6G internet? Internet pioneer Vint Cerf isn’t buying the hype

Google’s chief internet evangelist is more excited about technologies that aren’t pie-in-the-sky stuff: low-orbit satellites and affordable undersea cables.

6G internet? Internet pioneer Vint Cerf isn’t buying the hype
[Photo: Nicolas Liponne/NurPhoto via Getty Images]

Vint Cerf has seen a lot of upgrades to online access since he cowrote the internet’s core Transmission Control Protocol in 1974. So you’ll have to forgive him for a certain glibness in the recap he recently shared of the last 15 years of wireless connectivity: “2G to 3G to 4G to 5G and whatever the heck 6G is.”


Yes, 6G. Although 5G wireless broadband is still emerging from a haze of hype, its still largely hypothetical successor was sparking discussion even before President Trump’s February 2019 tweet demanding “5G, and even 6G, technology in the United States as soon as possible.”

The “6G and the Future of the Internet” online panel that featured Cerf (since 2005, a VP and the chief internet evangelist at Google) didn’t put 6G in much of a sharper focus. Instead, he used the event hosted by the nonprofit research organization Mitre to suggest two other pieces of technology that play a critical role in the internet’s future: low-Earth-orbit satellites and undersea cables.

If Elon manages to get all 24,000 satellites up, in theory it will be impossible to avoid Internet access.”

Vint Cerf on Starlink
The activation of swarms of low-orbit satellites, Cerf told Mitre Labs chief futurist Charles Clancy, can help address the enormous demand for rural broadband. Meanwhile, the rapid deployment of undersea cables is helping to ensure that no one country can obtain any sort of chokehold on international internet traffic.

Cerf said he sees SpaceX’s growing Starlink constellation and other low-orbit systems as a potential breakthrough, thanks to their potential for fast bandwidth, moderate latency, and near-universal access.

“If Elon manages to get all 24,000 satellites up, in theory it will be impossible to avoid Internet access because these things, some of them will even be in polar orbits,” he said of SpaceX founder Elon Musk’s ultimate goal for Starlink. “So even if you’re at the North or the South Pole, you can’t claim that you can’t do your homework.”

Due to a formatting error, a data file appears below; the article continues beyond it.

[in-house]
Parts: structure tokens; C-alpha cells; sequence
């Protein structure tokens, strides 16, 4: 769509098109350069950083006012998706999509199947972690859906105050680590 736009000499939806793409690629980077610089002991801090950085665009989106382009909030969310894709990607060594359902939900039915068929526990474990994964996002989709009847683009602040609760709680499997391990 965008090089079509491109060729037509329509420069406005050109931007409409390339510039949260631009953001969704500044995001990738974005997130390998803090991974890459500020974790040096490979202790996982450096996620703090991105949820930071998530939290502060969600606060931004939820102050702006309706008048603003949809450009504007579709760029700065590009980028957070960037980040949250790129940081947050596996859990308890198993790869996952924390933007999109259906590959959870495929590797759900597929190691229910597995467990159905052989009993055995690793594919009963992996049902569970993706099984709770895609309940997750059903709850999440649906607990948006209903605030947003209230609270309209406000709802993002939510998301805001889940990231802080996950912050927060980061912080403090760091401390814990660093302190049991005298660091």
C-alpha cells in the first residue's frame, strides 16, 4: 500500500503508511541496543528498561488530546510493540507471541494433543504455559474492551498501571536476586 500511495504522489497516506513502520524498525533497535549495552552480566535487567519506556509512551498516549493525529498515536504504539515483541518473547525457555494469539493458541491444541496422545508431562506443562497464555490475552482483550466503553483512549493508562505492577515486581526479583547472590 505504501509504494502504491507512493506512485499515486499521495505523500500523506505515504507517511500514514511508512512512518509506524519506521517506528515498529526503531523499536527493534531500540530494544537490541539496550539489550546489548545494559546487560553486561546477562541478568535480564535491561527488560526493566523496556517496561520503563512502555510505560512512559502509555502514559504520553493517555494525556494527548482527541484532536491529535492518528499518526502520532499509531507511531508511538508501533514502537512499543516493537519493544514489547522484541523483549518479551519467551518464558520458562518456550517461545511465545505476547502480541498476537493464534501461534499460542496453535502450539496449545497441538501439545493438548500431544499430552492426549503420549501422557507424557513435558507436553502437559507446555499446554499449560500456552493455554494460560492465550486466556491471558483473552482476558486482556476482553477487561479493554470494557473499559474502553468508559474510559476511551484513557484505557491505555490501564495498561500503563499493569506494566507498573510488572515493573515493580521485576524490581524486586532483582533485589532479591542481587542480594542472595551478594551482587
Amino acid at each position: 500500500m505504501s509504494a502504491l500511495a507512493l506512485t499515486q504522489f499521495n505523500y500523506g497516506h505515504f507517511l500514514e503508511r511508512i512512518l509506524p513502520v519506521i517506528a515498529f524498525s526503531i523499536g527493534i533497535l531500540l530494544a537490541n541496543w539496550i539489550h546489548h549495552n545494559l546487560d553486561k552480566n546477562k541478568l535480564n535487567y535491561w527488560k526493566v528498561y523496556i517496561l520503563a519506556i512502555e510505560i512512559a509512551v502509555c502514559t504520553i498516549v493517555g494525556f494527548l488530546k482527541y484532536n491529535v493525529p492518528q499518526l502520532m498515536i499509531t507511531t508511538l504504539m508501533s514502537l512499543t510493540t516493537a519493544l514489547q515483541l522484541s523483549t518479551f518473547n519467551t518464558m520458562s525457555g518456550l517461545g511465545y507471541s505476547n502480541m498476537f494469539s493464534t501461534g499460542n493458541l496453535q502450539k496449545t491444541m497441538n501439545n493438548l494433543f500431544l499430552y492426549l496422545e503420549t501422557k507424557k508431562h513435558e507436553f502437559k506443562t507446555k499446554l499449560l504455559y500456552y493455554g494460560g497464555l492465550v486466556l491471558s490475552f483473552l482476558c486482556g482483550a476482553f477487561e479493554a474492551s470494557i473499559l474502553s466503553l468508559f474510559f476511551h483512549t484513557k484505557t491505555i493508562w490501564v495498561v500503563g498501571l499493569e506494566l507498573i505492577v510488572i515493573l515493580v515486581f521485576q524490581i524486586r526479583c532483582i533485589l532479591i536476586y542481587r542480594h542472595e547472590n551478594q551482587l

But, Cerf added, the business model for Starlink remains unclear: “How much will it cost, and will it be economically sustainable?”

A satisfactory answer to those questions could yield a satisfactory upgrade to the “how many choices do I have for connectivity to the internet” question, which Cerf said today is often “zero, one, or two.”

No such uncertainty exists with undersea fiber-optic cables, which had exceeded half a million miles in combined length back in 2013.

“The cost of building undersea cable is dropping over time,” he said. “The consequence of that is that we’re seeing more and more cables being built”—so if you don’t want to use one owned by China, Russia, or another country with designs on limiting the use of the internet, you can use another.

Cerf’s employer, Google, has benefited from this trend: “Google has found itself building its own cables now in order to interconnect its data centers together.”


The Trump administration had attempted to counter the possible threat of Chinese network control with a “Clean Network” initiative led by the State Department that would ban many Chinese firms from U.S. markets. Cerf’s concise dismissal of that: “Unimplementable policy is generally a bad idea.”

6G: We’ll see

The discussion left much less clarity about where 6G could fit in once it’s a widespread reality, starting maybe in 2030.

Clancy stipulated basic speed and latency requirements: data rates of 5 to 10 gigabits per second—two to five times what 5G can accomplish now—and ping times one-fifth of the 1 millisecond that 5G can theoretically deliver.

“We’ll have to see how to bend the laws of physics to get there,” Clancy said.

It looks like 6G will need even higher-frequency spectrum than the fragile, short-wave millimeter-wave signals used by the fastest flavor of 5G, which may result in deployment costs for wireless providers that make those of 5G look cheap.


“There’s a significant potential cost of moving into those more dense configurations, and of course it gets worse as you move out into the more rural parts of the country,” Cerf warned, echoing some of the caution he voiced about 5G two years ago.

Wireless carriers may also have to spend tens of billions of dollars up front to lease this new spectrum: “It raises questions about, is there any money left to actually pay for the rest of the infrastructure.”

Cerf’s closing suggestion: Don’t forget about making the most use of the wired bandwidth we already have in many, if not enough, places.

“Let’s not be so totally dependent on 5G and 6G,” he said. “Let’s make sure that the Wi-Fi capability continues to evolve.”

About the author

Rob Pegoraro writes about computers, gadgets, telecom, social media, apps, and other things that beep or blink. He has met most of the founders of the Internet and once received a single-word e-mail reply from Steve Jobs.